Impact Factor 2.129 | CiteScore 2.40
More on impact ›

Brief Research Report ARTICLE

Front. Psychol., 10 January 2020 | https://doi.org/10.3389/fpsyg.2019.02975

The Impact of Social Media Influencers on Children’s Dietary Behaviors

  • 1Behavioural Science Institute, Radboud University, Nijmegen, Netherlands
  • 2Radboud University Medical Center, Nijmegen, Netherlands
  • 3Erasmus School of Social and Behavioural Sciences, Erasmus University Rotterdam, Rotterdam, Netherlands

Over the past years vlogs rapidly have become an attractive platform for food industries, sponsoring social media influencers to promote their products. As with more traditional media, social media influencers predominantly promote unhealthy drinks and foods that are high in sugar, fat, and salt – consumption of which may increase the risk of overweight, obesity, and non-communicable diseases. The aim of the current Brief Research Report is to examine the impact of vlogs on children’s unhealthy dietary behaviors. Drawing on longitudinal survey data from 453 8- to 12-year-old children, we analyzed the longitudinal relations between children’s frequency of watching vlogs and their consumption of unhealthy beverages and snacks. Structural path modeling analyses of three waves of data with 1-year intervals showed that children’s self-reported frequency of watching vlogs influenced consumption of unhealthy beverages 2 years later. The analyses did not yield significant relations for Unhealthy Snacks Consumption. The strength of the observed longitudinal relation between children’s Frequency of Watching Vlogs and Consumption of unhealthy beverages was comparable to previous findings regarding more traditional types of food marketing.

Introduction

In the debate about the childhood obesity crisis, food marketing in media is often named as one of the main causes for children’s unhealthy dietary behaviors (WHO, 2010; Boyland et al., 2016; Robinson et al., 2017). Research shows that, similar to traditional media such as television, “vlogs” (i.e., video weblogs) by social media influencers are a popular platform for advertisers to target young audiences with food marketing (Tan et al., 2018; Folkvord et al., 2019). This influencer marketing technique involves the promotion and selling of products or services through social media personalities (“influencers”) who have the capacity to affect the character of a brand (Hill et al., 2020). As is the case with food marketing in more traditional media, social media influencers predominantly promote drinks and foods that are high in sugar, fat, and salt (Coates et al., 2019; Folkvord et al., 2019). Consumption of these unhealthy products increases the risk of overweight, obesity, and non-communicable diseases (WHO, 2010).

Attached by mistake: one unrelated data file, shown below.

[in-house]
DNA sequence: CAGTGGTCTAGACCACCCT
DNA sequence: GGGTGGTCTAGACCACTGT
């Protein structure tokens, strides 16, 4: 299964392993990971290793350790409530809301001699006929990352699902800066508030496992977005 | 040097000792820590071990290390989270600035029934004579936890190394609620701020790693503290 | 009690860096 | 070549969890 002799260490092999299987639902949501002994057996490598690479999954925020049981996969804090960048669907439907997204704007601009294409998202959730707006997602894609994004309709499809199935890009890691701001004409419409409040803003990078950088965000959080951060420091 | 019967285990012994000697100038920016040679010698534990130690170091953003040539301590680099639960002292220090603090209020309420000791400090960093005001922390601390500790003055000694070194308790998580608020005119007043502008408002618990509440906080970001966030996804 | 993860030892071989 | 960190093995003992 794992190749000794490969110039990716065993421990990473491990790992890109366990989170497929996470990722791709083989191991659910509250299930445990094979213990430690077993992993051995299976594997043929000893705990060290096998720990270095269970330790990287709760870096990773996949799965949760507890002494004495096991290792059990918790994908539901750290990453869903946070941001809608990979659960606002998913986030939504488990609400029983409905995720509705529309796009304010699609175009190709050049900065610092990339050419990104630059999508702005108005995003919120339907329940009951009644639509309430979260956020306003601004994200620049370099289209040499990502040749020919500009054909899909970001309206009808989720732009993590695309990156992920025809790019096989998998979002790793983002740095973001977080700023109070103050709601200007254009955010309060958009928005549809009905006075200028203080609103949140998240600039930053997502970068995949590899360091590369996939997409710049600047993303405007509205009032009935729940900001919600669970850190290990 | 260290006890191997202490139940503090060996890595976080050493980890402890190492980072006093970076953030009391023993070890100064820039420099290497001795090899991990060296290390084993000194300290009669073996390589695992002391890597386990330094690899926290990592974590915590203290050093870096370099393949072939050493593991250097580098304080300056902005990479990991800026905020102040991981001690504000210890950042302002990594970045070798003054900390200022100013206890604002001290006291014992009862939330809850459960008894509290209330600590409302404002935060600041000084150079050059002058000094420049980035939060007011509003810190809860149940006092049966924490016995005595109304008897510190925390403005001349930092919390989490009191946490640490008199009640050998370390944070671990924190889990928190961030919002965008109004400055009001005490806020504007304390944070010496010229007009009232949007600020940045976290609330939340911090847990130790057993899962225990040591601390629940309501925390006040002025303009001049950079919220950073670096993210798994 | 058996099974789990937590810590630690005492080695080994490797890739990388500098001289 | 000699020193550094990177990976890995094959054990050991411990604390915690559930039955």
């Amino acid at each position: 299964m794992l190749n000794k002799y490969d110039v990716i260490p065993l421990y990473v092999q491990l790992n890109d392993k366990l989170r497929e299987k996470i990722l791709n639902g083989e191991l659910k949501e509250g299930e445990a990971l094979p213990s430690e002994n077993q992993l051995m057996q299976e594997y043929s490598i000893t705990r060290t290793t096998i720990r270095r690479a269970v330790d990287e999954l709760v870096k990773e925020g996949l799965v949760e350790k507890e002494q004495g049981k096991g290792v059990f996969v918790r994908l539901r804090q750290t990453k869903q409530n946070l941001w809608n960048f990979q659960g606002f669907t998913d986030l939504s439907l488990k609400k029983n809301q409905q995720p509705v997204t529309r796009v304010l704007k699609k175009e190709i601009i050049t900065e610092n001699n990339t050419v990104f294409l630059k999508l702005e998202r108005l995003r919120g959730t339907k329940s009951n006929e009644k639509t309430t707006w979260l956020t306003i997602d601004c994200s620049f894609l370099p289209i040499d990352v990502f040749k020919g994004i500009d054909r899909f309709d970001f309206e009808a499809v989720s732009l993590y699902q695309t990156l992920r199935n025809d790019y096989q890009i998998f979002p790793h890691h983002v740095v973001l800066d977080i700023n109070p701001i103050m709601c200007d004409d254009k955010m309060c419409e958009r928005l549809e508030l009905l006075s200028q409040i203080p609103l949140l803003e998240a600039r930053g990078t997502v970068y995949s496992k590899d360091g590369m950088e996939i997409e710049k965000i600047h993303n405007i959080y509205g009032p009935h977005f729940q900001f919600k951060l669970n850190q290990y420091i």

Vlogs of social media influencers are an attractive platform for food industries to promote their products. Watching these vlogs has become a huge part of children’s daily media consumption, for many children even taking the place of watching television programs (Ofcom, 2017). Due to this shift in media activities, vlog-based advertising has become an important way for the food industry to reach the largest audiences of children. Moreover, while the traditional media environment has witnessed considerable restrictions of child-directed food in the past decades, sometimes even involving total bans of food advertising, the online video environment is still relatively unregulated. Thereby, vlogs are among the few media channels where beverages and foods can still be advertised without restrictions.

Food marketing by social media influencers is also of scholarly interest, because it raises new questions about the processes and effects of non-traditional advertising formats. Based on advertising processing models (Buijzen et al., 2010; Rozendaal et al., 2011), it can be expected that sponsoring of social media influencers to advertise products in vlogs is a particularly effective strategy to influence children. Importantly, the food promotion is often highly integrated with the vlog content, rendering it more difficult for children to recognize it as advertising than is the case with more traditional advertising, such as television commercials. With recognition of advertising being a first prerequisite to process advertising critically (Rozendaal et al., 2011), this makes it less likely that children will defend themselves to its persuasive appeals. In such a relatively low elaborate, automatic level of processing, food cues in media messages can lead to consumption behavior via simple and direct cue-reactivity mechanisms (Folkvord et al., 2016).